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Expor t Pr omotion

Schemes
Duty Drawback
Schemes

 Duty drawback is admissible under


section 74 & 75 of Customs Act 1962.
 Duty Drawback is defined as a rebate of
duty chargeable on any imported or
excisable material used in manufacture
of goods exported from India.
 Drawback is available on following items
 Raw material and components used in
manufacturing process
 Materials used in making of raw material and
components used in manufacture of finished
products.
 Materials used in packaging of finished products
 Finished products.
 Drawback is also allowed on goods originally
imported into India and exported within two years
from payment of duty under section 74 of Customs
Act, 1962
 For goods exported without being used 98% of import
duty is refundable.
 For goods exported after use the % of duty refunded
varies depending on the period between import and
export of product.
Drawback is not allowed in case of following
items

 Apparels
 Tea
 Chests
 Exposed cinematographic films passes by the
Board of Film Sensor in India
 Unexposed photographic films
 X-ray films
 Cars that have been used for over 4 years
 The rate of drawback is notified by
Directorate of Drawbacks under the
Ministry of Finance, GOI, annually,
generally three months after the budget is
introduced in the Parliament.

 Duty Drawback is widely used incentive


around the world. Its main objective is to
provide a level playing field to country’s
exporters so as to exclude the export
production from the incidence of import
duty and other indirect taxes.
Export Promotion
Capital Goods (EPCG)
Scheme
 In order to strengthen the export production base, the
EPCG Scheme was introduced in 1990 to enable the
import of capital goods at confessional rates of duty
subject to an appropriate export obligation accepted by
the exporter.
 The scheme was aimed to reduce the incidence of high
capital cost on export prices to make exports
competitive in the international markets by way of
reduced import duty on capital goods.
 Under the Exim policy 2002- Pd. From the date of Proportion
2007, the EPCG Scheme issuance of license of total
allows import of capital goods obligation export
and computer software
systems at 5% customs duty st
subject to an export obligation
1 & 2 nd
year nil
equivalent to 8 times the duty rd
goods 3 & 4 Year 15%
th
saved on capital
imported under EPCG th
Scheme. 5 & 6th Year 35%
 The export obligation has to be th
fulfilled over a specified period 7 & 8 th
Year 50%
of 8 years in following manner
 In case of agro units, import Pd. From the date of Proportion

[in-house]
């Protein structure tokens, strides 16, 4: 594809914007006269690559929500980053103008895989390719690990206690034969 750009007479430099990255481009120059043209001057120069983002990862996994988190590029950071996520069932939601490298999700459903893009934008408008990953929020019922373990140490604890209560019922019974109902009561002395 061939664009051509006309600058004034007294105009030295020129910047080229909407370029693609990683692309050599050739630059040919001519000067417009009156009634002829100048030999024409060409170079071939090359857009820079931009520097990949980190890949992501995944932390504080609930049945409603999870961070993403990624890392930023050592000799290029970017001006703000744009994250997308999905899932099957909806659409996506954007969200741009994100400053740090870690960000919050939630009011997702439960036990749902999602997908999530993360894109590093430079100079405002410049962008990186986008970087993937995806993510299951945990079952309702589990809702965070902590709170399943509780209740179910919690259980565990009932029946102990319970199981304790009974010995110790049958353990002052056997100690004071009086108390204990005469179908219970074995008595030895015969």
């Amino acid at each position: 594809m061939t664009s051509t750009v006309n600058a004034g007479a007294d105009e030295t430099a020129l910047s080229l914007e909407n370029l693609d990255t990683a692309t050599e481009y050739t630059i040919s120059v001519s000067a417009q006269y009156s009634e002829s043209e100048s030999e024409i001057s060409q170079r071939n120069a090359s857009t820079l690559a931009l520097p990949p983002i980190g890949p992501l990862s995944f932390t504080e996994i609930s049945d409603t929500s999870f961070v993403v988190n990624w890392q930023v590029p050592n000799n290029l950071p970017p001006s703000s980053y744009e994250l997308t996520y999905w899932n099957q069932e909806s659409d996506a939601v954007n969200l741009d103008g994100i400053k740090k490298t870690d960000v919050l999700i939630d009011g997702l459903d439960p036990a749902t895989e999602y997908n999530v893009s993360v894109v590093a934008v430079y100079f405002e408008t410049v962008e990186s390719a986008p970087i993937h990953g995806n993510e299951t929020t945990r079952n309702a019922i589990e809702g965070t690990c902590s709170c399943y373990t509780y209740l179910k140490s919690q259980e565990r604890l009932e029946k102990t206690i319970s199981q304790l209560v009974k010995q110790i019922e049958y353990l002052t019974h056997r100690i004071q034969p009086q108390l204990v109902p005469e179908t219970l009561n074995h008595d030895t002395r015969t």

of capital goods at 5% issuance of license of total
customs duty subject to an obligation export
export obligation equivalent
to 6 times the duty saved on 1st to 5th year nil
capital goods imported under
EPCG Scheme. 6th to 8th Year 15%
 The export obligation has to
be fulfilled over a specified 9th to 10th Year 35%
period of 12 years in
following manner 11th to 12th Year 50%
 However in case of SSI units, import of capital
goods at 5% customs duty subject to an export
obligation equivalent to 6 times the duty saved
on capital goods imported under EPCG
Scheme.
 The export obligation has to be fulfilled over a
specified period of 8 years.
 In case of failure to fulfill the export
obligation, an exporter has to pay the
customs duties saved in proportion of
unfulfilled portion of export obligation
along with interest @ 15%.
Duty Exemption
Schemes
 Duty Exemption Schemes enable duty
free import of inputs required for export
production.
 Under duty exemption scheme Advance
License is used.
 While Duty Remission Schemes enable
post-export replenishment of duty on
inputs used for export production.
 1. Advance License
 An advance license is issued to allow duty free import of
physical inputs used in producing exports products after
making normal allowance for wastage. In addition
consumables such as fuel, energy, catalysts etc which
are consumed in the course of their use to obtain the
export product are also allowed under the scheme.
 Advance license Holders are exempted from the
payment of basic Customs duty, additional customs duty
and anti dumping duty.
 Advance License is generally issued for the
following
 Physical exports – advance license may be issued for
physical exports including exports to SEZs, to a
manufacturer exporter, or merchant exporter tied to
supporting manufacturer exporter for import of goods for
the export product.

 Intermediate exports – advance license may be issued for


intermediate supply to manufacturer exporter for import of
inputs required in the manufacture of goods to be supplied
to ultimate exporter holding another advance license.

 Deemed exports – advance license may be issued for